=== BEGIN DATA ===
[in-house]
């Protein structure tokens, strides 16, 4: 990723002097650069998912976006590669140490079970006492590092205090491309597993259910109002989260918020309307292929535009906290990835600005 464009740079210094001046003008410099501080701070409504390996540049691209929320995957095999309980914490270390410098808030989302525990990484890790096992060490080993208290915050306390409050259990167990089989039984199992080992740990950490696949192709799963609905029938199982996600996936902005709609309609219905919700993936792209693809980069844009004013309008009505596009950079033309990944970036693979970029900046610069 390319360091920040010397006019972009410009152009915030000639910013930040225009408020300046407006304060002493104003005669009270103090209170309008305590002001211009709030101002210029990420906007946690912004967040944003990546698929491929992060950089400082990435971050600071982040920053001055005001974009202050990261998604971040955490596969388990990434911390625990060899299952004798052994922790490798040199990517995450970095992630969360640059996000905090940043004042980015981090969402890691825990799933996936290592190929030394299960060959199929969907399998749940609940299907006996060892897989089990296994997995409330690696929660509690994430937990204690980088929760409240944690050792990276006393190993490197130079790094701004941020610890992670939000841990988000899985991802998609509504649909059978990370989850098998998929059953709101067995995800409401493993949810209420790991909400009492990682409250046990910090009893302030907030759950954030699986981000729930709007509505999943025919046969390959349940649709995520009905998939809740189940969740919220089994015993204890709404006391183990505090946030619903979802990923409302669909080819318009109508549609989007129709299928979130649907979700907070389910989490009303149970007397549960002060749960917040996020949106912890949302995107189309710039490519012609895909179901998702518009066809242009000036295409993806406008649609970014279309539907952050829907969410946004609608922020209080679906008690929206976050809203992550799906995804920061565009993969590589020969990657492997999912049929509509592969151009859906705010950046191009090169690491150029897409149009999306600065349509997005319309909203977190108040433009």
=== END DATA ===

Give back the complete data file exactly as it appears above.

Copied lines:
[in-house]
């Protein structure tokens, strides 16, 4: 990723002097650069998912976006590669140490079970006492590092205090491309597993259910109002989260918020309307292929535009906290990835600005 464009740079210094001046003008410099501080701070409504390996540049691209929320995957095999309980914490270390410098808030989302525990990484890790096992060490080993208290915050306390409050259990167990089989039984199992080992740990950490696949192709799963609905029938199982996600996936902005709609309609219905919700993936792209693809980069844009004013309008009505596009950079033309990944970036693979970029900046610069 390319360091920040010397006019972009410009152009915030000639910013930040225009408020300046407006304060002493104003005669009270103090209170309008305590002001211009709030101002210029990420906007946690912004967040944003990546698929491929992060950089400082990435971050600071982040920053001055005001974009202050990261998604971040955490596969388990990434911390625990060899299952004798052994922790490798040199990517995450970095992630969360640059996000905090940043004042980015981090969402890691825990799933996936290592190929030394299960060959199929969907399998749940609940299907006996060892897989089990296994997995409330690696929660509690994430937990204690980088929760409240944690050792990276006393190993490197130079790094701004941020610890992670939000841990988000899985991802998609509504649909059978990370989850098998998929059953709101067995995800409401493993949810209420790991909400009492990682409250046990910090009893302030907030759950954030699986981000729930709007509505999943025919046969390959349940649709995520009905998939809740189940969740919220089994015993204890709404006391183990505090946030619903979802990923409302669909080819318009109508549609989007129709299928979130649907979700907070389910989490009303149970007397549960002060749960917040996020949106912890949302995107189309710039490519012609895909179901998702518009066809242009000036295409993806406008649609970014279309539907952050829907969410946004609608922020209080679906008690929206976050809203992550799906995804920061565009993969590589020969990657492997999912049929509509592969151009859906705010950046191009090169690491150029897409149009999306600065349509997005319309909203977190108040433009």